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The history of climate change provides insight into the planet's future

How can we research a past that has no written history? What information may hints and relics provide about the era in which they were created? And, more importantly, can this portrait of our past assist us in preparing for an uncertain future?

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The Earth's past was not identical to the present. We now know that the Earth has been both much hotter and much colder than it is now. Additionally, we recognise that humans are altering the climate now, warming the earth and ushering in an uncharted future. However, how did we get to this knowledge? To be sure, in their drive to unearth the secrets of yesterday, academics have provided us with unprecedented glimpses into the future.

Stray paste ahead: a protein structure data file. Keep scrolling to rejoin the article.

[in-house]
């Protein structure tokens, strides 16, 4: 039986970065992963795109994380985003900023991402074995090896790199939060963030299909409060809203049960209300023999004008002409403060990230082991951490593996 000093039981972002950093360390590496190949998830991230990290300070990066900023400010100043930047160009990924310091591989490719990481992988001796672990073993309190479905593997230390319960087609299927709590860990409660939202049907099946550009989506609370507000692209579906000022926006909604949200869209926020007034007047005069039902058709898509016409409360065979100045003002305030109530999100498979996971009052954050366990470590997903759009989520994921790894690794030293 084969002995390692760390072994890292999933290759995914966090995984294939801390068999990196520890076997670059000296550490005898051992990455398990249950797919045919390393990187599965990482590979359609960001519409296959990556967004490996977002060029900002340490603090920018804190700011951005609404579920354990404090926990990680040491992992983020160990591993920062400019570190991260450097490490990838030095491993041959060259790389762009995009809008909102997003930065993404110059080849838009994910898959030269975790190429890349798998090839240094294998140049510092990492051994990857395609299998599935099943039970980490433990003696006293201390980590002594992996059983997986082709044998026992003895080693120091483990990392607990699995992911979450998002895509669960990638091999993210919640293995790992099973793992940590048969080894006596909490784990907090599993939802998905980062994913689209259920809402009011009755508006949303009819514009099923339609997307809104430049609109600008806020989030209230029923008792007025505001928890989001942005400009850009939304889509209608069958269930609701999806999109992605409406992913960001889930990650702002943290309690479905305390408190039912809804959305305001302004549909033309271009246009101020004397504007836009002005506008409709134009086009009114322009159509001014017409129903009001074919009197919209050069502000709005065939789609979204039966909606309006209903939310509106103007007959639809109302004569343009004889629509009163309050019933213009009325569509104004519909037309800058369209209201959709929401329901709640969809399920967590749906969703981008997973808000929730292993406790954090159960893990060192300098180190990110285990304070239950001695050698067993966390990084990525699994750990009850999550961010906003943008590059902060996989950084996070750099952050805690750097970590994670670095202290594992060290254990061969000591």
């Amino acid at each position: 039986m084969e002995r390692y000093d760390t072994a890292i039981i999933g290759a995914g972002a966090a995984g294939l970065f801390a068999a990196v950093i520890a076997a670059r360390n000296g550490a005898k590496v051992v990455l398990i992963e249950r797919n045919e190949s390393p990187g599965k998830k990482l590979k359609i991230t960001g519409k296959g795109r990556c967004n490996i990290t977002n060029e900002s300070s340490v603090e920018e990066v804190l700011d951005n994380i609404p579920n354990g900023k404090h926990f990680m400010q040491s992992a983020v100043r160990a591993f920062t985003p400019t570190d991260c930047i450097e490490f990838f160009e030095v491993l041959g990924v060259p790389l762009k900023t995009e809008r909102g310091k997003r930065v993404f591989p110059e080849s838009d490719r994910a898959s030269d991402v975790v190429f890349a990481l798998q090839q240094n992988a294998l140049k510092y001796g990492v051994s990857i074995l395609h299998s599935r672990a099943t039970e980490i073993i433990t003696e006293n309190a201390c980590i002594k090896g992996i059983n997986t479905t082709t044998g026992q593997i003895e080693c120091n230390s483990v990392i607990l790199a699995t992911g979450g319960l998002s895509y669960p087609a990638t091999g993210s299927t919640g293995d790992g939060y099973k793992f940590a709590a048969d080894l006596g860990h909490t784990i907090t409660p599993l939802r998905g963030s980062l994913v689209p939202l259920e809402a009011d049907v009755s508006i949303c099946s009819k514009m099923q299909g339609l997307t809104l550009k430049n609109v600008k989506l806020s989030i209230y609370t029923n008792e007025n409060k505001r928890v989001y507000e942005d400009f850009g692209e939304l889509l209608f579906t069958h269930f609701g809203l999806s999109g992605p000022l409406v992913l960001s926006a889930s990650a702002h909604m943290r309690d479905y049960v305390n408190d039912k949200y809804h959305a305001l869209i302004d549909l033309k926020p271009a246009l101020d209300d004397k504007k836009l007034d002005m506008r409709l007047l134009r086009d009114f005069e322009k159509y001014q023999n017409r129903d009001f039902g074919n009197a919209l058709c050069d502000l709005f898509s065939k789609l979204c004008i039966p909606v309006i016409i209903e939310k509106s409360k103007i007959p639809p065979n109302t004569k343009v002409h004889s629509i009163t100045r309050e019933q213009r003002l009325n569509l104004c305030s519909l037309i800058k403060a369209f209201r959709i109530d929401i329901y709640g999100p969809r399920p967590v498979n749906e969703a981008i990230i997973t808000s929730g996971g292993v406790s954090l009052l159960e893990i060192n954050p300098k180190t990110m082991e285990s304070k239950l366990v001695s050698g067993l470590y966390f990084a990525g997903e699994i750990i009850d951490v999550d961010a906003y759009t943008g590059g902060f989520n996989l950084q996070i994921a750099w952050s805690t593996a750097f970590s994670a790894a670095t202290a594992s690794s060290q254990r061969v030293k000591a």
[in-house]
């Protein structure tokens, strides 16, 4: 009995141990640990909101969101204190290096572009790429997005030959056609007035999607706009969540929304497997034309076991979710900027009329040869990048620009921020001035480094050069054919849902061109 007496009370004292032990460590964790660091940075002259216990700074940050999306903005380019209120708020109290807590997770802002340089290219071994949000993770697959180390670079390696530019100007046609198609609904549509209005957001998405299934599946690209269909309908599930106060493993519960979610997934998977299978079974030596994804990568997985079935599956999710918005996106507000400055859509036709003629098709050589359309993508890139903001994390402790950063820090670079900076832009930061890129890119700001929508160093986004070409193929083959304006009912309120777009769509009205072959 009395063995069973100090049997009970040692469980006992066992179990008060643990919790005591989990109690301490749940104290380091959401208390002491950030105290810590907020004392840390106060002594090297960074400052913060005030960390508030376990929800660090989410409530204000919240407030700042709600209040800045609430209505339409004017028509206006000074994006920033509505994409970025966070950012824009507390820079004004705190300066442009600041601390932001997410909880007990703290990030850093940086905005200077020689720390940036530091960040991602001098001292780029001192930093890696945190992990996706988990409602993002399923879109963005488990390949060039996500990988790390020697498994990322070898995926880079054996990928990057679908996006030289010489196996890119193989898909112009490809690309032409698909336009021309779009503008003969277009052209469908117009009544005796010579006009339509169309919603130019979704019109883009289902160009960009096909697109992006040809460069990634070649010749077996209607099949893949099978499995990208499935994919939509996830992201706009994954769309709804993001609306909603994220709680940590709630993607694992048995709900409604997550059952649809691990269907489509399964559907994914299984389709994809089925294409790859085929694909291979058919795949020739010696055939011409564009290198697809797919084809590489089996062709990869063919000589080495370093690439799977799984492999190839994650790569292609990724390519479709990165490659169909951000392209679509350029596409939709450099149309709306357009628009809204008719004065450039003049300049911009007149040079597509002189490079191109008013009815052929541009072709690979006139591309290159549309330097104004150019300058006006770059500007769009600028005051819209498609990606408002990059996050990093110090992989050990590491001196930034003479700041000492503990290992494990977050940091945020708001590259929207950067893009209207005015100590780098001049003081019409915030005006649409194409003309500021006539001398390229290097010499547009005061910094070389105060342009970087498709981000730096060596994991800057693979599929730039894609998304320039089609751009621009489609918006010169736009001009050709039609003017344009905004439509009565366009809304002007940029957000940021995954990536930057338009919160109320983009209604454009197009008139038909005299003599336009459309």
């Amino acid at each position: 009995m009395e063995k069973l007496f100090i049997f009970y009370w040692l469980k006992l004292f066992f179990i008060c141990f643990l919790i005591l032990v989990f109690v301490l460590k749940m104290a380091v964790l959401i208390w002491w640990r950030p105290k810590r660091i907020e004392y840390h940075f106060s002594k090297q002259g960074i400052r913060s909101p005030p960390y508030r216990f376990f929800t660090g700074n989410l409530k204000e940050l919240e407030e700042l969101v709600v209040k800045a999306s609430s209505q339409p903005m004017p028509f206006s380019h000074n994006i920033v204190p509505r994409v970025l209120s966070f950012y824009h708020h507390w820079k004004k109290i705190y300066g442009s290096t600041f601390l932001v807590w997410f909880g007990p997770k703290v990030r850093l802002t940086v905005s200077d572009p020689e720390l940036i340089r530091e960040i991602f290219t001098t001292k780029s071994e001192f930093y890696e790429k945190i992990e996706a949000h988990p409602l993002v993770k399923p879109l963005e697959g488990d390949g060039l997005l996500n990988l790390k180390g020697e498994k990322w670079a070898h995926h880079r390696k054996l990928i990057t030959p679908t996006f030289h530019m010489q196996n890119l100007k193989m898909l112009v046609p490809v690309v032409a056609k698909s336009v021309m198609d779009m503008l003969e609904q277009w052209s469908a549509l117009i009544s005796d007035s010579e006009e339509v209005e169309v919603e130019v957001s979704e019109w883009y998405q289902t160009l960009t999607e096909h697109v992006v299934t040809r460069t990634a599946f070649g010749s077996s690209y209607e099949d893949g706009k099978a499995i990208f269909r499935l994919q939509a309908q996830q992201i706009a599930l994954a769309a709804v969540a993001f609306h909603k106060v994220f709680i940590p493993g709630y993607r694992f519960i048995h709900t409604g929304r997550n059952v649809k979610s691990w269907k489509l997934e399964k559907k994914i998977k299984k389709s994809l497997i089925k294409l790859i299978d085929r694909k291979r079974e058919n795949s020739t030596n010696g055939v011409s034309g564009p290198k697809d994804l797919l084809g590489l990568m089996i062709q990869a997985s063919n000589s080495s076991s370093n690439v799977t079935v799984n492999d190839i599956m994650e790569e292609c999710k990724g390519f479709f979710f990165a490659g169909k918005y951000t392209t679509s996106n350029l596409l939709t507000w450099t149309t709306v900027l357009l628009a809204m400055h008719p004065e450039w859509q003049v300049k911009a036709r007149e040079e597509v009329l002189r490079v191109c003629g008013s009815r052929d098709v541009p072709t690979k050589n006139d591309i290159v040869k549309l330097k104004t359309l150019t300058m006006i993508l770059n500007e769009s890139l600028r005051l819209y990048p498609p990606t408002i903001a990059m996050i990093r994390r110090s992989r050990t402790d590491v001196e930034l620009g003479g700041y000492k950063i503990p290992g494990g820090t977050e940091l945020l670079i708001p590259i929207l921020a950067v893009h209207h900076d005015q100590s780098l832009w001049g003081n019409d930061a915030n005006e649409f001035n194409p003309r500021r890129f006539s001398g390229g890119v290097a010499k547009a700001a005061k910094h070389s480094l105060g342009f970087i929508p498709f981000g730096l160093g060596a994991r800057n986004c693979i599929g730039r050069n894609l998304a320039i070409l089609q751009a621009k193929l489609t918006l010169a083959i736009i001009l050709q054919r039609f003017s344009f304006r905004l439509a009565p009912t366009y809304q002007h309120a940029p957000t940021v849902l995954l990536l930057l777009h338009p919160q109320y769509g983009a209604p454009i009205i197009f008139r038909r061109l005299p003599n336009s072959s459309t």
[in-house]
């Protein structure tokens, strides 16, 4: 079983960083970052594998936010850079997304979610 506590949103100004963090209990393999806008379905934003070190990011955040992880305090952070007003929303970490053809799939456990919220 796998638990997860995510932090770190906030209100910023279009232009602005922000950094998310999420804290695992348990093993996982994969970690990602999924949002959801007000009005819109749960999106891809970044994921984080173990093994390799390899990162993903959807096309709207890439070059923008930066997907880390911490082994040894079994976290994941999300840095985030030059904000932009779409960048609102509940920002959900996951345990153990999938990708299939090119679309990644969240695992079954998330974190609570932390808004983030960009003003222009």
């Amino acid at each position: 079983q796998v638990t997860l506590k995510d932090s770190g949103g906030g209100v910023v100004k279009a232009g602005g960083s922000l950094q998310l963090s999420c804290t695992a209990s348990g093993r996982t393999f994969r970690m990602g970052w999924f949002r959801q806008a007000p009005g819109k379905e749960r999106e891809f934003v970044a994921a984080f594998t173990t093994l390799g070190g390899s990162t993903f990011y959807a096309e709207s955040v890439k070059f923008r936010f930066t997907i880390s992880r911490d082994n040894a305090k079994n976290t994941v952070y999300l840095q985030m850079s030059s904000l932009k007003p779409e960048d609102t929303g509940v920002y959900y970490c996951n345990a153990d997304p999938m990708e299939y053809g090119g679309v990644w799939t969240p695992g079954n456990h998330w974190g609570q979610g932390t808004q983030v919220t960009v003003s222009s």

"It's depressing, because we have to be concerned about the future," Sidney Hemming said. However, from an intellectual one, it is tremendously stimulating and interesting. It's a tremendously enjoyable investigative exercise to attempt to piece together what happened in the past and why."

This is Sidney Hemming, a Columbia University historical geologist.

It's difficult to pinpoint when people initially proposed that vast ice sheets previously covered a much larger area of the Northern Hemisphere than they do today. However, as the nineteenth century progressed, the evidence accumulated. Once you look for them, evidence of these previous circumstances is everywhere: unexplained scouring of rock surfaces, boulders that could only have been carried and left behind by a glacier, and fossils of cold-adapted species. Consider woolly mammoths as an especially spectacular example.

Indeed, by the twentieth century, it was evident that there had been more than one ice age. What remained a mystery, though, was why.

Here is Pennsylvania State University geoscientist Richard Alley.